I gunned it after turning onto a long straight on Mulholland Highway. Holy expletive. It just goes and goes and goes. You get that initial torque blast, not unlike that of an EV, but then the power just kept coming and coming with ferocity. It’s truly intense.

Power delivery changes dramatically with drive mode, though. Throttle response is pared back considerably in Automatic/normal mode, and not in a lazy mushy way, but more in a way that highlights just how feisty it is in Dynamic mode. Meanwhile, the eight-speed automatic is almost too eager to downshift under braking in Dynamic. There were a couple of times heading into a corner when it kicked down one too many cogs. Easy, tiger.

The steering is just so good

I’m not sure when it happened, but the steering in S and RS Audi models got extremely good. Not Porsche tactility, but on the scale of things, it’s quite high. RS 3, S4, and even an SQ7 have impressed with their ability to transmit what’s going on at pavement level to my hands. The RS 6 Avant, not surprisingly, does so as well.

Again, there’s notable difference between drive modes. Now, it’s hard to tell between the two on-center, and even effort at initial turn-in isn’t terribly different. But once you go a bit further, Dynamic is remarkably quick and eager to turn. Steering is also quick enough that I didn’t need to shuffle steer much around corners. I don’t think it’s the most feelsome steering, but the weighting is spot-on all the time.


I’m going to miss Audi’s twin-screen interior

The central touchscreen is small by today’s luxury car standards and isn’t integrated into some giant, curved housing with the IP like Audi’s next-gen system will be. Whatever. I really like this system. It’s easy to use, looks good, reacts quickly, and enough can’t be said for the haptic feedback that clicks back at you just as Audi’s buttons have richly done for decades now. Really, both the main infotainment touchscreen and the second one below mostly dedicated to HVAC would be better described as “press screens” since they take a more concerted effort to engage whatever “button” you’ve pressed. I really hope haptic feedback survives to the next generation.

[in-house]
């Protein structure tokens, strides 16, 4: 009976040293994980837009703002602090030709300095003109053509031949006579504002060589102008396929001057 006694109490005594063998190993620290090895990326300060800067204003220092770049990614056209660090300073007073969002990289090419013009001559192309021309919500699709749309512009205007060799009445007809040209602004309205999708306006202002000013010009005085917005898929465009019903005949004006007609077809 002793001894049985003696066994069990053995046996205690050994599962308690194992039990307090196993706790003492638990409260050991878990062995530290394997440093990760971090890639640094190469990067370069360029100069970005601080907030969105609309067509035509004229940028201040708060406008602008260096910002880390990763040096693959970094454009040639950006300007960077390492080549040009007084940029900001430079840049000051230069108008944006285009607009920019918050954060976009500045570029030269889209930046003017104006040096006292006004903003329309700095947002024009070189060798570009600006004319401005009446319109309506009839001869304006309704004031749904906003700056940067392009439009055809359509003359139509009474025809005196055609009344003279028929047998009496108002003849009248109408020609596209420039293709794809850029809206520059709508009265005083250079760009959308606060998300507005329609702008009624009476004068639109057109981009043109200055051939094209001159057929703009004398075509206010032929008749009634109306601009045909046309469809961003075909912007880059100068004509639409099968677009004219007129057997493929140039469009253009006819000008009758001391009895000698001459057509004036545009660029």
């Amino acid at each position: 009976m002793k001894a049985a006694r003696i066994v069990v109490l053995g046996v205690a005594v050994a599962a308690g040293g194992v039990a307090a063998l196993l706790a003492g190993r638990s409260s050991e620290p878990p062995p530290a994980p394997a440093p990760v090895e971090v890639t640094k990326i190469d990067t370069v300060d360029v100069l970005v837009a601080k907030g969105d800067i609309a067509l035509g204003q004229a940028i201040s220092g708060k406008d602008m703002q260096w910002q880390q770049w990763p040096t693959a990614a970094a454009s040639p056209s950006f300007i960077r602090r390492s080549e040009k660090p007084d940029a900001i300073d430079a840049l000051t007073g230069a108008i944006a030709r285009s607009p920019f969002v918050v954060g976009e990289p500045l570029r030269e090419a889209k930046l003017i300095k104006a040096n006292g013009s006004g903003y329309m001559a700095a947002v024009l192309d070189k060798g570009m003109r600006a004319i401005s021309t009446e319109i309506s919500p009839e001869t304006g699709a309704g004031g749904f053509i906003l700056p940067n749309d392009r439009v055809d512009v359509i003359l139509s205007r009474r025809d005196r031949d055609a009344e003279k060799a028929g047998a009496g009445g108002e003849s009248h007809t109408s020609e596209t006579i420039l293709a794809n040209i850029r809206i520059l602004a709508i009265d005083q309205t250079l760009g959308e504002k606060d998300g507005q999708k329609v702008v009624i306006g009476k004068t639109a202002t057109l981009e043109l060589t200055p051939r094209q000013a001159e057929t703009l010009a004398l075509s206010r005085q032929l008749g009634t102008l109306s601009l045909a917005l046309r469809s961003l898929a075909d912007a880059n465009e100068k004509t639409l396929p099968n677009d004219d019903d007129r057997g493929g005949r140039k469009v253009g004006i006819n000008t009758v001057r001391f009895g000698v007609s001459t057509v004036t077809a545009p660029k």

Enough with the info barf. What the hell is my speed?

As much as I like the infotainment system, I can’t say I like the all-digital instrument panel. There are three designs, all of which are newfangled info-barf things that don’t put enough emphasis on key instrument panel info like, I don’t know, your speed! Take a look at the pic above left and see how long it takes you to find the zero next to “MPH.” The RS mode layout pictured above right is also daft, with this weird two-lane top-to-bottom tachometer with your choice of black or white background. Stop trying so hard.

Too much is optional

For a car that starts at $126,895, including destination, there’s an awful lot that’s optional. Full leather interior, head-up display and heated rear seats are in a $2,750 package, while adaptive cruise control, blind-spot and rear cross-traffic warning, traffic sign recognition and auto rear emergency braking are in the $2,250 Driver assistance package. That stuff in particular should be standard. There’s also a bunch of pricey aesthetic upgrades and a $4,900 Bang & Olufsen sound system that kicks.

Taking a look at the Audi configurator, “my” RS6 Avant would be painted Ascari Blue ($595) ‘cause I guess I don’t want to be that stealthy, it would have the standard 21’s, have the standard black RS seats (which are brilliant, by the way) with blue stitching, the Driver assistance package (mostly for adaptive cruise) and the Bang & Olufsen system cause I have $AllTheMoney after all. Or, more precisely, $127,490.

Alas, I do not really, and when the nice man came to retrieve the RS6 Avant from my driveway I was a sad panda. This car is an all-star, a legend in the making, a reason to love cars. It’s simultaneously a daily driver, a weekend canyon carver, a style statement and a family road tripper. Chef’s kiss.